Private enterprises frequently fail, often for one or more of these reasons. But sometimes they succeed, and that’s largely because sometimes they get this stuff right. The government, by contrast, has no mechanism for getting it right. The people at the top are not industry experts, the features are largely determined by the legislative process, which takes place with absolutely no feedback from the tech geeks who are going to have to implement it, the political system pretty much forces you to put the technical part of the project out for bid and to parcel it out among multiple contractors, eliminating any possibility of ongoing negotiation between the managers and the techies, and on top of all that, nobody’s livelihood is on the line.

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The Best Toy Ever, Reimagined

In The Big Questions, I wrote about an absolutely wonderful toy I had as a child. The Digi-Comp I was a completely mechanical computer; it ran on springs and rubber bands, and you built it yourself from a kit. You programmed it by placing little plastic cylinders (cut from drinking straws) on appropriate tabs, and you pushed a lever to run the program. The back of the computer was completely exposed, so you could watch the cylinders and straws and rubber bands push each other around — and see for yourself how those motions implemented the logic of your program and produced a result. As I wrote in The Big Questions, a child with a Digi-Comp I is a child with deep insight into what makes a computer work.

I am delighted that the Digi-Comp I is, after a 40 year hiatus, back on the market, though the modern version substitutes laminated binders board (i.e. high quality cardboard) for plastic. There is, I think, no better gift for a kid who likes computers, or likes logic, or likes knowing how things work.

Now an old friend (who shares my fond memories of this toy) writes to point me to yet another reincarnation of the DigiComp I — as a Lego project! Way cool.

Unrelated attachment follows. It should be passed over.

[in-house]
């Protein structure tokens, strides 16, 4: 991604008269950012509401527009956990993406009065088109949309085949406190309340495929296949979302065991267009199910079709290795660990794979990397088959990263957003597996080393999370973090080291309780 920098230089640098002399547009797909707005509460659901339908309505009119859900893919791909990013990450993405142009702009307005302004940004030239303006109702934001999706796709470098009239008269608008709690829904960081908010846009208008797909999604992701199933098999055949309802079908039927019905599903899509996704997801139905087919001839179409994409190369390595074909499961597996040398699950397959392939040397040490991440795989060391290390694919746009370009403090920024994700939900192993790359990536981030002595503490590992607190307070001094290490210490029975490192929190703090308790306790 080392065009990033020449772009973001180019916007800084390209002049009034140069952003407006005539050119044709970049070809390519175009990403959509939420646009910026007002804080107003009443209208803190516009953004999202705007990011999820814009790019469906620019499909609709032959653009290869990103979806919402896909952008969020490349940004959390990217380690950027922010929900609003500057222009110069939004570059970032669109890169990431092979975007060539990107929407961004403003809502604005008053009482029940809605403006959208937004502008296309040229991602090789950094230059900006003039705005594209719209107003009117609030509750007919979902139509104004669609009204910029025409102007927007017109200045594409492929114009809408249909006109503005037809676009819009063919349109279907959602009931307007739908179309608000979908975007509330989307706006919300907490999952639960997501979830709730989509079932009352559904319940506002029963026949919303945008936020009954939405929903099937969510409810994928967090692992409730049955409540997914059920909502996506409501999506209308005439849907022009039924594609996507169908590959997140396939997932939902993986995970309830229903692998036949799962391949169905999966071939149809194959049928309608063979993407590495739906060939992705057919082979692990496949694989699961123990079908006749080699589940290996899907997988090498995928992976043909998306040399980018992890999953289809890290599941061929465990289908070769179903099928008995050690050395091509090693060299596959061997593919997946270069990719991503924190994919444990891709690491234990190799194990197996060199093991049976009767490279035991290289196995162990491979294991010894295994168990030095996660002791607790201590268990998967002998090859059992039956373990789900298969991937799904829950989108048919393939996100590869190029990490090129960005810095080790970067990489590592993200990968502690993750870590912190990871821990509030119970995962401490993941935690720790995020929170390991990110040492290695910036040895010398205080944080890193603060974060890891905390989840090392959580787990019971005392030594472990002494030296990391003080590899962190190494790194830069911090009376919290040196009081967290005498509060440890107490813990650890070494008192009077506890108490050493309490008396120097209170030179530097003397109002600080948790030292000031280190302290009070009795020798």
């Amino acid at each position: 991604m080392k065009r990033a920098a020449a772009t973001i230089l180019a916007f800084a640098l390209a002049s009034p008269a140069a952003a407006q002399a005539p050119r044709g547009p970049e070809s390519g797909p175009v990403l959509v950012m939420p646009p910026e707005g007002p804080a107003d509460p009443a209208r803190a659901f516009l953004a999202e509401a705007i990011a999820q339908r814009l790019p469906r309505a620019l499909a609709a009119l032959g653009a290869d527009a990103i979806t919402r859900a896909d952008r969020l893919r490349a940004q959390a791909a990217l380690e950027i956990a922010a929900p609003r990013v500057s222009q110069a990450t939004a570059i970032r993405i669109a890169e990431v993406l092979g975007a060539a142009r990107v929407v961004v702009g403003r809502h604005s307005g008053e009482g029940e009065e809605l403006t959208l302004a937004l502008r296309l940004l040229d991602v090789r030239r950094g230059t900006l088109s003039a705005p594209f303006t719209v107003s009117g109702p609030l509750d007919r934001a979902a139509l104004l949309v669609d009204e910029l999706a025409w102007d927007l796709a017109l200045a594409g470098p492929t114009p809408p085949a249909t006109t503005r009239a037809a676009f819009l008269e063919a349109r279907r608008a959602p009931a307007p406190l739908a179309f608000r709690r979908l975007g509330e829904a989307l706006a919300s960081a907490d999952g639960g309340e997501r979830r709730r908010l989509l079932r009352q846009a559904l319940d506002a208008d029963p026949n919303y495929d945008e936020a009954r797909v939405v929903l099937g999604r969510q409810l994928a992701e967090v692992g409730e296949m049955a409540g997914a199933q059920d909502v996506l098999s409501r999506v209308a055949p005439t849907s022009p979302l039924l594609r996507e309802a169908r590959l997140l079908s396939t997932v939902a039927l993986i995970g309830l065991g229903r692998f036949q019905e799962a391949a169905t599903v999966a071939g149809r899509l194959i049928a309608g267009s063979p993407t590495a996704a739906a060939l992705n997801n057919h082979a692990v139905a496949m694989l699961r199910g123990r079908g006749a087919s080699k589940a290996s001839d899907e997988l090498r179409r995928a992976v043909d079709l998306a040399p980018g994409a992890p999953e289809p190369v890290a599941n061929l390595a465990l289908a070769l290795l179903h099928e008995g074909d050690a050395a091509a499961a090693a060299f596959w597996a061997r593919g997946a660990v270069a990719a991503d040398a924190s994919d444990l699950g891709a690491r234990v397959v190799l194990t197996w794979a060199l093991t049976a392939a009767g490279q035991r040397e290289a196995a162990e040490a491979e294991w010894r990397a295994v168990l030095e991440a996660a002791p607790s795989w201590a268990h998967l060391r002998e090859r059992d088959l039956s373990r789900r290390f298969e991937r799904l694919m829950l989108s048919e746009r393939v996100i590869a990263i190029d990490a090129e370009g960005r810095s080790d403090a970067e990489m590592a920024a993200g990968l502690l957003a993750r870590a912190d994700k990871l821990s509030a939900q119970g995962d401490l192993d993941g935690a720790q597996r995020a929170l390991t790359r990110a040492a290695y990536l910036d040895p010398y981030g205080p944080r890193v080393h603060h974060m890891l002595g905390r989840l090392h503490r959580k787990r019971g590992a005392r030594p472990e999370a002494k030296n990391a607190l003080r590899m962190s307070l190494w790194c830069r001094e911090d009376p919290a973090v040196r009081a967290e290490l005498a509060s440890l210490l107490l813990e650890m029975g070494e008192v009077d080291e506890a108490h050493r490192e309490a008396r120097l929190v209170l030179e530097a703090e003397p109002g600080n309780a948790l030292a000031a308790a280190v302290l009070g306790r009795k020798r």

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Paging Diogenes

Chapter 8 of The Big Questions is called “Diogenes’s Nightmare” and argues that: 1) In a world of honest truthseekers, there would be no disagreements about matters of fact; 2) In the world we inhabit, disagreements about matters of fact are ubiquitious; therefore 3) in the world we inhabit, there must be precious few honest truthseekers.

If you’re looking to ferret out one of those rare creatures, your best candidate might be a man who argues with eloquence and passion against subsidies for the industry where he makes his living. Meet David Bergeron.

David is the founder and president of Sundanzer, which supplies solar powered refrigerators worldwide, based on technology developed by David under contract to NASA. He also really really really understands why subsidizing solar technology is a terrible idea. And when I met him last week, he impressed me so much that I invited him to make a rare guest post here at The Big Questions. So without further ado:

Solar Subsidies: Misdirecting Industry and Consumers

A Guest Post


David Bergeron

In a recent Economist on-line debate, the affirmative motion “This house believes that subsidizing renewable energy is a good way to wean the world off fossil fuels” was surprisingly defeated.

In his closing remarks, the moderator softened his strident opposition to the negative case, even admitting that “subsidizing renewable energy, is wasteful and perhaps inadequate to address climate-change concerns.”

Beyond the Climate Debate

The debate, indeed, reopened the question whether anthropogenic greenhouse-gas forcing was a serious planetary environmental concern. But such focus short-changed what I think is the more important question for the Economist. Not only are the renewable-energy subsidies (such as for solar) wasteful and potentially insufficient, they are outright diabolical if indeed there is a looming environmental crisis.